“From mindfulness comes inner strength and the development of trust – growing trust that things can fall apart, that the nature of things is change. . . (and we can learn to) place the fearful mind in the cradle of loving kindness.” Pema Chodron, Nobel Heart
Mindfulness Based Stress Reduction is being utilized in many areas of health care and wellness. Research shows that MBSR training improves subjective quality of life and objective measures of immune response in subjects with breast and prostate cancer. www.psychosomaticmedicine.org/cgi/content/abstract/65/4/571
For a map of how this works, see: Stress REACTION vs Stress RESPONSE Cycles: lelaccarney.com/wp-content/uploads/2011/03/Stress-REACTION-RESPONSE-Cycles.pdf I find it helps to understand what we’re aiming for and how to shift from stress reactivity to stress responsiveness — to increase resilience, support healing and speed recovery.
Daniel J. Siegel describes the neurobiology of mindfulness in these recordings (at library or for purchase through Sounds True recordings, www.soundstrue.com/ or Amazon): The Neurobioloby of ‘We’ and Mindfulness and the Brain (with Jack Kornfield). You can listen to an online podcast of Dan at a Upaya Institute retreat with Joan Halifax at http://www.upaya.org/dharma/mindsight-series-the-psychology-and-neuroscience-of-awareness-all-9-parts/ . A better quality recording of Dan’s Wheel of Awareness meditations are at http://drdansiegel.com/resources/wheel_of_awareness/ . His books, The Mindful Therapist (or doctor, teacher . . .), Mindsight, The Developing Mind, Parenting Inside Out: drdansiegel.com/books/ — “Books and More” tab.
There is an encouraging description of studies using MBSR to enhance the sexual experience for women in Bonk: The Curious Coupling of Science and Sex by Mary Roach, summarized at ( lelaccarney.com/wp-content/uploads/2011/02/Mindfulness-and-Sexual-experience.pdf ) Be sure to read the book. It will make you laugh, too.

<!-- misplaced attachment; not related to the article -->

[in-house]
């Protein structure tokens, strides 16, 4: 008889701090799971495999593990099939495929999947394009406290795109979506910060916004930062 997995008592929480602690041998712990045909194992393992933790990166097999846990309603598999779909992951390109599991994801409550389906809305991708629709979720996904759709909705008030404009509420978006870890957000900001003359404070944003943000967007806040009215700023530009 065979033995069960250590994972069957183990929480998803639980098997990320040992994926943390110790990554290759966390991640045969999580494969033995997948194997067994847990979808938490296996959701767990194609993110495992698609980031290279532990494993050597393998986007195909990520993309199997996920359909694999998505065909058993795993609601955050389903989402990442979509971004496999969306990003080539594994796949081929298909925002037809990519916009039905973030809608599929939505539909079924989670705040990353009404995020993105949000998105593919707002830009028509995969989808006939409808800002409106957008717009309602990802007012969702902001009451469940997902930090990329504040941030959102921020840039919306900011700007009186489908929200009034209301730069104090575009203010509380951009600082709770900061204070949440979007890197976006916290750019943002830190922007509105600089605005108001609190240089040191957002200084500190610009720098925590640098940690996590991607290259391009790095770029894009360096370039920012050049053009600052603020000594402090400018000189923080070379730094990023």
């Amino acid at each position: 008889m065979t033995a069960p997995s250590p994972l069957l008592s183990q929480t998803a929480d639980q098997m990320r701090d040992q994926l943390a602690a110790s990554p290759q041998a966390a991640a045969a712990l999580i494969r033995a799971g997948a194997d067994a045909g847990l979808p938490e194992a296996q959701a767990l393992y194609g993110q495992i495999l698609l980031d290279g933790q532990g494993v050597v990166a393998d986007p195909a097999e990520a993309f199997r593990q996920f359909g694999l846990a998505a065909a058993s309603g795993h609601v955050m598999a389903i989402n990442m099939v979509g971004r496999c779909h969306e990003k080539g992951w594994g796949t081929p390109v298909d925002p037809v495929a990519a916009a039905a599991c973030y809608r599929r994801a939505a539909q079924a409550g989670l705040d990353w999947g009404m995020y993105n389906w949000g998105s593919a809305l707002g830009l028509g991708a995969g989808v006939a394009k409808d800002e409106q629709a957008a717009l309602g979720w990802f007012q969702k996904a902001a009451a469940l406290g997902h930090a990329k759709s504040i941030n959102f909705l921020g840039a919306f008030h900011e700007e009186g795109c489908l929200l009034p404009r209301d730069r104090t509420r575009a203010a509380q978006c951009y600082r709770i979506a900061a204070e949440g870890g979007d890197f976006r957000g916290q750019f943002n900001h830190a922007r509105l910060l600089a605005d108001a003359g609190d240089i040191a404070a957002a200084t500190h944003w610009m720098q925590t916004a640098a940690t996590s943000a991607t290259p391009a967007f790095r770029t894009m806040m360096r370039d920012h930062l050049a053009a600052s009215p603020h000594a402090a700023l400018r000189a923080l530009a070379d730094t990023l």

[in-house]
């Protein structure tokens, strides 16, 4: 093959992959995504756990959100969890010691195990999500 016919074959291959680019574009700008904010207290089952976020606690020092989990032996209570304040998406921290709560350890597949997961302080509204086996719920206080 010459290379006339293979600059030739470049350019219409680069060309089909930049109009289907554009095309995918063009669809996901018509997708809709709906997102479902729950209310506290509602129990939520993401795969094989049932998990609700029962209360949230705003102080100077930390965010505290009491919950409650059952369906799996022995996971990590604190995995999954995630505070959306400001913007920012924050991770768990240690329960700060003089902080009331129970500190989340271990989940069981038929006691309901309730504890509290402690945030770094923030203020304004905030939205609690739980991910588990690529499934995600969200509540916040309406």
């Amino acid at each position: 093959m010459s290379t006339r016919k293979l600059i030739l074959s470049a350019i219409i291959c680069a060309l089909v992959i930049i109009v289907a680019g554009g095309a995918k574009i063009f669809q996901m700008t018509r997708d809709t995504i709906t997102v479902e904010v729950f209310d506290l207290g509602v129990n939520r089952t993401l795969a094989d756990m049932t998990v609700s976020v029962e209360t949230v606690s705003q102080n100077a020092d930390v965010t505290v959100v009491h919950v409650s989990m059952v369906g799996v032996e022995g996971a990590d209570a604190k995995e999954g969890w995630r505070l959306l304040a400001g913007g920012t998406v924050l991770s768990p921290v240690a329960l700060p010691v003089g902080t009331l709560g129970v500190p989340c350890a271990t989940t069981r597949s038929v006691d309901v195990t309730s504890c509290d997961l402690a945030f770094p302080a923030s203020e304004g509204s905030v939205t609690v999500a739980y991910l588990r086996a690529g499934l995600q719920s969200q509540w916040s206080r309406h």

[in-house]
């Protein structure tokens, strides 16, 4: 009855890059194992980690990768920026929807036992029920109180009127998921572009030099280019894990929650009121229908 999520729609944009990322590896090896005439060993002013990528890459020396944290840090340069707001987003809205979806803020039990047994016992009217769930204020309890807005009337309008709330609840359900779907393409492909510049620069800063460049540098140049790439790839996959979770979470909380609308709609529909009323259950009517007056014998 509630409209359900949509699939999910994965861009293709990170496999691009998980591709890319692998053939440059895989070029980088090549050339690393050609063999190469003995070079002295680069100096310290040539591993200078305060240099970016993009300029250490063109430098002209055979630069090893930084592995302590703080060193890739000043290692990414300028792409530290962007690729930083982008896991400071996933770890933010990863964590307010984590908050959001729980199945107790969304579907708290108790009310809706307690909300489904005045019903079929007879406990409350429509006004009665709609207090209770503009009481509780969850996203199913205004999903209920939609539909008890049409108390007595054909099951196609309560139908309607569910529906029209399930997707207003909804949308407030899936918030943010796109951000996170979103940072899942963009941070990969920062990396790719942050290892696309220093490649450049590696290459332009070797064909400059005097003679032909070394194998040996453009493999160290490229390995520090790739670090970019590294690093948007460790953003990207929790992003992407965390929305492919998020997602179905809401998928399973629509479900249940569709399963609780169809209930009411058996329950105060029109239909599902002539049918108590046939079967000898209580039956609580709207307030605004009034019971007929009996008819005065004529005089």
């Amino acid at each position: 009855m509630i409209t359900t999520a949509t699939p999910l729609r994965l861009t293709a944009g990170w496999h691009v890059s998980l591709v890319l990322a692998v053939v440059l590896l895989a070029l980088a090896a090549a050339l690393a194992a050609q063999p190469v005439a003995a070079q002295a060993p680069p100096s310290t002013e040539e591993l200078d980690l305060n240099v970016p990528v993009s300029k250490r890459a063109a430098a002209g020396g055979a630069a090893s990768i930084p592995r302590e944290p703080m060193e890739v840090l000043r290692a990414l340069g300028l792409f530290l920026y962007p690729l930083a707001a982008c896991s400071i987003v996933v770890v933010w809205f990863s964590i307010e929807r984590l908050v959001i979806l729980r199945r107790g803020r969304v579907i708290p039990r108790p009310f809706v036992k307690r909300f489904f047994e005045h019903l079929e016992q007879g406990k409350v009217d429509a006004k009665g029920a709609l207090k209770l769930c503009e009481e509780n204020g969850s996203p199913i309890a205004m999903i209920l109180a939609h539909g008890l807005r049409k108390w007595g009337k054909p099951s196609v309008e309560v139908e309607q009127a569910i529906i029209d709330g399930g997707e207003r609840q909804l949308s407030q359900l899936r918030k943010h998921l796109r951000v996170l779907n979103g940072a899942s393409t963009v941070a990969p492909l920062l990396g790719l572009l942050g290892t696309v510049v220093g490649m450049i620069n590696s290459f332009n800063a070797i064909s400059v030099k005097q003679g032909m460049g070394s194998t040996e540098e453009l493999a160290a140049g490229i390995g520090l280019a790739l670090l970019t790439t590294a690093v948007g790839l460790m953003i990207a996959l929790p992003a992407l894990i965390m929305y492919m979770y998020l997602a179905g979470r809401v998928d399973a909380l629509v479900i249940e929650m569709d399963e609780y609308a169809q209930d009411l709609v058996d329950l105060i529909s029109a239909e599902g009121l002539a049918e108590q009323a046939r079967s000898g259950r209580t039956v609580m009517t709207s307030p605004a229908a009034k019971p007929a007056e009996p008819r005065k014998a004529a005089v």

And mindfulness training is included in the latest advances in changing habits. How the Brain Forms New Habits: Why Willpower is Not Enough (IBP/Institute for Brain Potential seminar by Jodie A. Trafton, PhD.) . “Why are habits so difficult to change? Habits govern how we think and act. They influence who needs care and who stays well in medical, dental, and psychological settings. This unique 6-hour seminar describes how the brain forms new habits and how to facilitate meaningful change. Mindfulness training is listed as one of the evidence-based strategies for managing reward-centered habits — strengthen beneficial ones. lelaccarney.com/wp-content/uploads/2011/02/Mindfulness-application-to-changing-harmful-habits.pdf
For Links to MBSR training and resources go to: lelaccarney.com/wp-content/uploads/2011/02/MBSR-links.pdf